COLLEGE EDUCATION CALLS FOR THICK POCKETBOOKS

As the cost of a college becomes less affordable for working families, the state Higher Education Policy Commission says Calhoun County has the worst college going rate at 28%, figures available in 2015.

Of 18,400 students who graduated from West Virginia public and private high schools last school year, 55 percent enrolled in colleges in the fall, according to an HEPC report.

That’s a 1 percent decrease in the college-going rate from the previous fall, a 4 percent drop over the past five years and the lowest overall rate since 1999.

Ohio County has the highest college-going rate in West Virginia at 74 percent.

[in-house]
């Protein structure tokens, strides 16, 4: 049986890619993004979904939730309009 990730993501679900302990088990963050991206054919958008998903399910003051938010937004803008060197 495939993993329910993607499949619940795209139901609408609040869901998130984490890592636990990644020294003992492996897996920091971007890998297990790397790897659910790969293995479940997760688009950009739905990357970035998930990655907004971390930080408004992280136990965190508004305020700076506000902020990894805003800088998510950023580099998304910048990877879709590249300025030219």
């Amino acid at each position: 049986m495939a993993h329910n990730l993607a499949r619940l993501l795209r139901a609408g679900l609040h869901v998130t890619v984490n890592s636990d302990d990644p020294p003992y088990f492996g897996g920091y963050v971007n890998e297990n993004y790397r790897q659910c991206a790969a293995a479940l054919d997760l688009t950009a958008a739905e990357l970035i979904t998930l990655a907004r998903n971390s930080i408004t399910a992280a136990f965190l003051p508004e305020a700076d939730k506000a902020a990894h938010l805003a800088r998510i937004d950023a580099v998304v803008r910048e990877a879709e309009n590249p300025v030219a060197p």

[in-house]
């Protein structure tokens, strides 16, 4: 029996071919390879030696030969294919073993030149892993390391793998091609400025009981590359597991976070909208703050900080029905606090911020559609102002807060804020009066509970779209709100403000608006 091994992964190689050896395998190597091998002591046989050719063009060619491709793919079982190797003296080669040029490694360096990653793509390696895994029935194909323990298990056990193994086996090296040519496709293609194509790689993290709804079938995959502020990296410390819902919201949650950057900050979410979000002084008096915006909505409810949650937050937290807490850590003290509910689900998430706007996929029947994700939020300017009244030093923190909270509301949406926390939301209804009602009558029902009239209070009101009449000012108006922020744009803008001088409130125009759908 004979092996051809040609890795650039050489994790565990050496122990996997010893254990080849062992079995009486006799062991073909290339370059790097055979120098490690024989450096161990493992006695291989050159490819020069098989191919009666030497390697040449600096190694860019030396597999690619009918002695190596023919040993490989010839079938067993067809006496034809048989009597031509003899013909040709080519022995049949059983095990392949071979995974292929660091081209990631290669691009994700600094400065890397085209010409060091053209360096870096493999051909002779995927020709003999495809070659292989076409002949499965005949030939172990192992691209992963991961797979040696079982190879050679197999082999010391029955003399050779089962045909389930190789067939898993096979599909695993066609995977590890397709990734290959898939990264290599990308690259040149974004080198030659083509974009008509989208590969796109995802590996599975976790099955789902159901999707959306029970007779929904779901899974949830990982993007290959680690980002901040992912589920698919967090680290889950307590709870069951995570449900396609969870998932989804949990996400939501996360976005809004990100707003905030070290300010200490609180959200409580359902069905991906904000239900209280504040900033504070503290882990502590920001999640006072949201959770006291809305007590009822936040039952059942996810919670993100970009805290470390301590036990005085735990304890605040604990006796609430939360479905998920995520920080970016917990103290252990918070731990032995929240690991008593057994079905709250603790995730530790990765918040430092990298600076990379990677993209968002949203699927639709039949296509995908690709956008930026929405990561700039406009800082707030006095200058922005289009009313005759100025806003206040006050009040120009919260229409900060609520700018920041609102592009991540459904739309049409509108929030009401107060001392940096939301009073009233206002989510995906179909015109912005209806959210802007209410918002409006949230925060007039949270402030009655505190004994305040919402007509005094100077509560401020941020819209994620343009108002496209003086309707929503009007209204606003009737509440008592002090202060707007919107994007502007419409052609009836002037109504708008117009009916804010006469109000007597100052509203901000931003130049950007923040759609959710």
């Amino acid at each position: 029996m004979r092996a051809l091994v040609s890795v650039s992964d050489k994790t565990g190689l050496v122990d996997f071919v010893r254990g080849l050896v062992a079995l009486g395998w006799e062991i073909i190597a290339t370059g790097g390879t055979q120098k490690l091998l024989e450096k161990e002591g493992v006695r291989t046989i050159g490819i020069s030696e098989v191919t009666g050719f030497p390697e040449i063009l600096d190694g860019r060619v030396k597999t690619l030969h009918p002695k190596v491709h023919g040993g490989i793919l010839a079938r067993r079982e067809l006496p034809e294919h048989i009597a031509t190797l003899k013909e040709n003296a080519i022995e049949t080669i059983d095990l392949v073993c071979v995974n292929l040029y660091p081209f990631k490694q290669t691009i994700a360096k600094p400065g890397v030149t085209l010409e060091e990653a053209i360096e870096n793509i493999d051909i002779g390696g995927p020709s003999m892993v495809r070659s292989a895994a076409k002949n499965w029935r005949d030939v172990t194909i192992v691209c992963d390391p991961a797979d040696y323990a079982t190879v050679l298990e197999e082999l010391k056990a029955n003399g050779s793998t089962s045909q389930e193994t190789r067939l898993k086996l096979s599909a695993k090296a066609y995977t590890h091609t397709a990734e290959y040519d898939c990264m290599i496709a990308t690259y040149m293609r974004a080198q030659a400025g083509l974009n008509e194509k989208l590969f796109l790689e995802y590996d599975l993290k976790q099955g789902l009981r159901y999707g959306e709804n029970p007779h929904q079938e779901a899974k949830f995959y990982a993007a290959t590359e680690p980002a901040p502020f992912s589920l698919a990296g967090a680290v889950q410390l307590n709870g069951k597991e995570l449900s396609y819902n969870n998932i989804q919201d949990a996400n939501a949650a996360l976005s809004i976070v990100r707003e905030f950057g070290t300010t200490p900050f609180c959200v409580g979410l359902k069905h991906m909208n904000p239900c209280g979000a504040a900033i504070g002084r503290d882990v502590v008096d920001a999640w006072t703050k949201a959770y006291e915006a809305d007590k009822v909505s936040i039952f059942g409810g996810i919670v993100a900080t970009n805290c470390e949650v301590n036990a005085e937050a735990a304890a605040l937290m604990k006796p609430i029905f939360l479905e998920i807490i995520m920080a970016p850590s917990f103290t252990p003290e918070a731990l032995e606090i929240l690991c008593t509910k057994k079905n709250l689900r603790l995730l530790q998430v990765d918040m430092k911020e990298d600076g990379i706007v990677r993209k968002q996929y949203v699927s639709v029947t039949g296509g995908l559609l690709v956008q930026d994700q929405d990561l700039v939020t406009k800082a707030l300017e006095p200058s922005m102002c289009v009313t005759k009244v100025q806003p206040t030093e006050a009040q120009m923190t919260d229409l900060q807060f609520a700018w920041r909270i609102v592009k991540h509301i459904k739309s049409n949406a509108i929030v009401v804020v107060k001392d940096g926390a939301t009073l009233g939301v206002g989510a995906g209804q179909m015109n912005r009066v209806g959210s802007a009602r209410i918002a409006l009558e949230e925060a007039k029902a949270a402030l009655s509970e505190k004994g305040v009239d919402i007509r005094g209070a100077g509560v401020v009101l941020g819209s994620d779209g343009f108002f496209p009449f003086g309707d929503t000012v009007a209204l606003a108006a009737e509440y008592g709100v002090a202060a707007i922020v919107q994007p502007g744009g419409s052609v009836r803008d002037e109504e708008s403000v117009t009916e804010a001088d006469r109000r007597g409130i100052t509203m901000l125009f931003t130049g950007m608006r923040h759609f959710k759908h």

Putnam County is at 66 percent and Kanawha County is at 57 percent. The state’s Higher Education Policy Commission approved a nearly 10 percent in-state tuition hike at WVU, and smaller, but significant hikes at other WV colleges.

The state has cut funding to universities in consecutive years, meaning they’ve had to make do with less.

Although some initiatives are funded by benefactors, grants, and scholarships, much funding comes from the pockets of students through increased tuition and fees, adding to the amount students owe after they graduate with paying back loans. College debt in America is estimated to be around $1 trillion and growing.

Salem International University, which has established a program aimed at helping students complete a degree with little or no debt. Salem has not increased tuition in three years and has been approved to reduce tuition for some programs.

Many potential students and their families can’t afford the rising costs and many end up dropping out before they earn their degrees, but still have to repay student loans.

Meanwhile, the USA is dropping behind in educational achievement compared to the rest of the developed countries.